Many children in many communities in the world grow up in communities in which the language situation is increasingly fluid, and where the acquisition of more than one language is the norm. People move between languages, depending on who they are talking to, and what they are talking about.
In language contact situations, new languages may emerge, sometimes categorisable as creoles, sometimes as mixed languages. These languages enter the repertoire of languages that speakers move between. Children growing up in such communities hear their sisters, brothers, parents and friends and relatives speak traditional languages as well as the emerging languages, and they hear people switch readily between these languages.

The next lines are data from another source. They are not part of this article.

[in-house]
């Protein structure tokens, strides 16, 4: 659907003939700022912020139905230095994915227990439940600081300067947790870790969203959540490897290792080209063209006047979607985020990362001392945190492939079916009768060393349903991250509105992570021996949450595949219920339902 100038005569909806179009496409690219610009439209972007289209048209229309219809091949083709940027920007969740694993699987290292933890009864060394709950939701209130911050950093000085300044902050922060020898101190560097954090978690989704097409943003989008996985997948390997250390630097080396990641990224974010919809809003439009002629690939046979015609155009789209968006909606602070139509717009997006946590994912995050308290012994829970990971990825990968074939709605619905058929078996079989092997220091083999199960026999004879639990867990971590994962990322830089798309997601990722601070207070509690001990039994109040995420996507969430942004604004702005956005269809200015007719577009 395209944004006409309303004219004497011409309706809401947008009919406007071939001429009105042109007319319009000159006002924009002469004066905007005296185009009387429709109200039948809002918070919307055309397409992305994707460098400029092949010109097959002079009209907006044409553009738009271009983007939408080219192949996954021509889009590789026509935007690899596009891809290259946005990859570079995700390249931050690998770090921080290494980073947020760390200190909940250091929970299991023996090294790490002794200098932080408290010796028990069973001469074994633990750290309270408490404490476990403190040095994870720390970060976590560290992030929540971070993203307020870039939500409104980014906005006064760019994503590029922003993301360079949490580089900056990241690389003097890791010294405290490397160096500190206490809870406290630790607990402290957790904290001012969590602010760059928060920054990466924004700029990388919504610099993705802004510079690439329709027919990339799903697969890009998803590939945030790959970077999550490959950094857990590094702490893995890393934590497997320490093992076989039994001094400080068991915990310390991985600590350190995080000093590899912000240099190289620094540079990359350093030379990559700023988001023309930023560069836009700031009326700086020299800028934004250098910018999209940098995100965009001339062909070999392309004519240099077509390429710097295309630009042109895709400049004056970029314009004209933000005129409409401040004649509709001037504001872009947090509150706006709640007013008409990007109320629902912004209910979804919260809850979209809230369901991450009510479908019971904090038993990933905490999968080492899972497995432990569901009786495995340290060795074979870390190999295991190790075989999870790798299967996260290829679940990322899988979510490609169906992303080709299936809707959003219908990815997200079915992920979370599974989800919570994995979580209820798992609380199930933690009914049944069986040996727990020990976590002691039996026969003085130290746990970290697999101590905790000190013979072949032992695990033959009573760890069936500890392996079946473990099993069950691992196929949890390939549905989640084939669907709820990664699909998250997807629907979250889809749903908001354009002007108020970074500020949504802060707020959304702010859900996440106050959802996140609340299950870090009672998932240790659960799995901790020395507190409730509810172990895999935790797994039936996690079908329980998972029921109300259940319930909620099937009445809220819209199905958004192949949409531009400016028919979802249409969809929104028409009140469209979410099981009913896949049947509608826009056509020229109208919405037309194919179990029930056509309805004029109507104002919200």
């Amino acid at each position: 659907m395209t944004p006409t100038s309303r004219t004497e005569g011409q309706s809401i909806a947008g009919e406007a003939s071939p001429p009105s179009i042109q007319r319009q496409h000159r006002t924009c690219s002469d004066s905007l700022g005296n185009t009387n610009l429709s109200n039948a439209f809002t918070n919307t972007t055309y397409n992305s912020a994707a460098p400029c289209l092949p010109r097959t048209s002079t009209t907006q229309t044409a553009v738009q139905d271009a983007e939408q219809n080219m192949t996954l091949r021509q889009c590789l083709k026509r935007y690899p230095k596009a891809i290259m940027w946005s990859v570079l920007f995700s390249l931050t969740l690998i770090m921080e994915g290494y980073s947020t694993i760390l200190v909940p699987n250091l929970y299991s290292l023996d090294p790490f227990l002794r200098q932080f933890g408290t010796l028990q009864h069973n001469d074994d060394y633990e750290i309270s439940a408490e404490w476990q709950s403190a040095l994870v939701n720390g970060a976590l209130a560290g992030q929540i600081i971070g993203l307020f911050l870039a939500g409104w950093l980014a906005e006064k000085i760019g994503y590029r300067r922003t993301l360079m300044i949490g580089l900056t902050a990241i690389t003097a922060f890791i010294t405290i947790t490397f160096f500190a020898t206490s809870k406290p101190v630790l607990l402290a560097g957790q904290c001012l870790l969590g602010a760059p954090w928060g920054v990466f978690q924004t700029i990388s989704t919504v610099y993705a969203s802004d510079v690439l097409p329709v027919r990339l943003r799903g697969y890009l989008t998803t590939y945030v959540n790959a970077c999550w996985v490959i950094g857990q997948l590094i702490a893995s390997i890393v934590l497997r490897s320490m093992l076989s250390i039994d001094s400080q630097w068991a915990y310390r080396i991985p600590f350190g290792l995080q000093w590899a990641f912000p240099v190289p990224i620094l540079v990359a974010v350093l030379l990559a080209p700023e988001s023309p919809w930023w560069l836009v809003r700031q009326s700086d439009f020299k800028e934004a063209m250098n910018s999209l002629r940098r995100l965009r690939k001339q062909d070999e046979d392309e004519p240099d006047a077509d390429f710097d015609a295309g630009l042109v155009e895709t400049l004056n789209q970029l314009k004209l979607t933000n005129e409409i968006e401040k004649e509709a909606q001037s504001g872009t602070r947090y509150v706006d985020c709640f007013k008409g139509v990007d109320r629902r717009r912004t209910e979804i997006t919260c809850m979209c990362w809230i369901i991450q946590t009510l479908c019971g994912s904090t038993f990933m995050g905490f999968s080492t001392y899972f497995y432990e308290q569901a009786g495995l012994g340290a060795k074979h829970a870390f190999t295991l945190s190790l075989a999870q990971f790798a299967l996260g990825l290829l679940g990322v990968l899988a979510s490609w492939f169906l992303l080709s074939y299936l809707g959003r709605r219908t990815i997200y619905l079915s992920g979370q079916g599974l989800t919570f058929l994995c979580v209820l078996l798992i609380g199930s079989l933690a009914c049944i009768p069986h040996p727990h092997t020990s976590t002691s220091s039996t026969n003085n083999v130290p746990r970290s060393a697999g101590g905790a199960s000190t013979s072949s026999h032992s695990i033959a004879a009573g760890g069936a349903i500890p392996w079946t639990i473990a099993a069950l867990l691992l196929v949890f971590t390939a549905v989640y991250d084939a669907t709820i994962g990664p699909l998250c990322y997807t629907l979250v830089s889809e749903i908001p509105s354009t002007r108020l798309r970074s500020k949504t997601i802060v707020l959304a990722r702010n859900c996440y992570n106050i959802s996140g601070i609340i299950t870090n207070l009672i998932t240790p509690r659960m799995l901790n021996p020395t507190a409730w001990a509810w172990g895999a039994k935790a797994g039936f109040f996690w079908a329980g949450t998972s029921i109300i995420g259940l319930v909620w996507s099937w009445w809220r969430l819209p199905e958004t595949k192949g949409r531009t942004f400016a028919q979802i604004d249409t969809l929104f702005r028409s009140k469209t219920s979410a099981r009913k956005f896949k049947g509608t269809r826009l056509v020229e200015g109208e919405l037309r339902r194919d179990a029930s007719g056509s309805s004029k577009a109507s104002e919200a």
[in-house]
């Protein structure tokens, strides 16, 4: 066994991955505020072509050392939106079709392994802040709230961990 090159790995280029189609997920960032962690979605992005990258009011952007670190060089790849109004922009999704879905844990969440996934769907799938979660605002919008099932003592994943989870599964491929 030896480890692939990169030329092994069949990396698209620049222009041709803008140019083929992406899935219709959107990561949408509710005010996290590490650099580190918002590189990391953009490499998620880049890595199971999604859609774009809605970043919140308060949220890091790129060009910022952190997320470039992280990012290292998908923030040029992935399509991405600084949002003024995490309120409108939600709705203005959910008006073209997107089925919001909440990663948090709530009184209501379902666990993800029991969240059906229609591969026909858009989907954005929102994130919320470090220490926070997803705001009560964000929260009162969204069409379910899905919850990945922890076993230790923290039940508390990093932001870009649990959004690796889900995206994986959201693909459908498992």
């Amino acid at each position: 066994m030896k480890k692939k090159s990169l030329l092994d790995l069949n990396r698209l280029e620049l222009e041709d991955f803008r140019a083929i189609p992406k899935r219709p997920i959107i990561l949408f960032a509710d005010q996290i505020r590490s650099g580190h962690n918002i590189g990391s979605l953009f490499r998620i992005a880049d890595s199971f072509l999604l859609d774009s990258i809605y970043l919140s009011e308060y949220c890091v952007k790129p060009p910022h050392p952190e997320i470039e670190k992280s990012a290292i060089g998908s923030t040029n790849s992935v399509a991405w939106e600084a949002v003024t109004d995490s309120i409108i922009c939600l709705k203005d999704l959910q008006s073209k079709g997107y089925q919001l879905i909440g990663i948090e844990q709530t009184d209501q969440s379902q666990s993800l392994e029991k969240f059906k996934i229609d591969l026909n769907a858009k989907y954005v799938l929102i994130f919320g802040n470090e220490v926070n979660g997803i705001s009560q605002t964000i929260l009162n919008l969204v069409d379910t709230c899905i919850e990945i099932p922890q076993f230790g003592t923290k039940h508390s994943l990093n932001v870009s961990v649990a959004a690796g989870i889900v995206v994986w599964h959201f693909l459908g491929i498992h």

How children in these multilingual environments learn to talk, what languages they use, what languages they hear, and how they interact with people in such communities are what we are calling “contact acquisition”.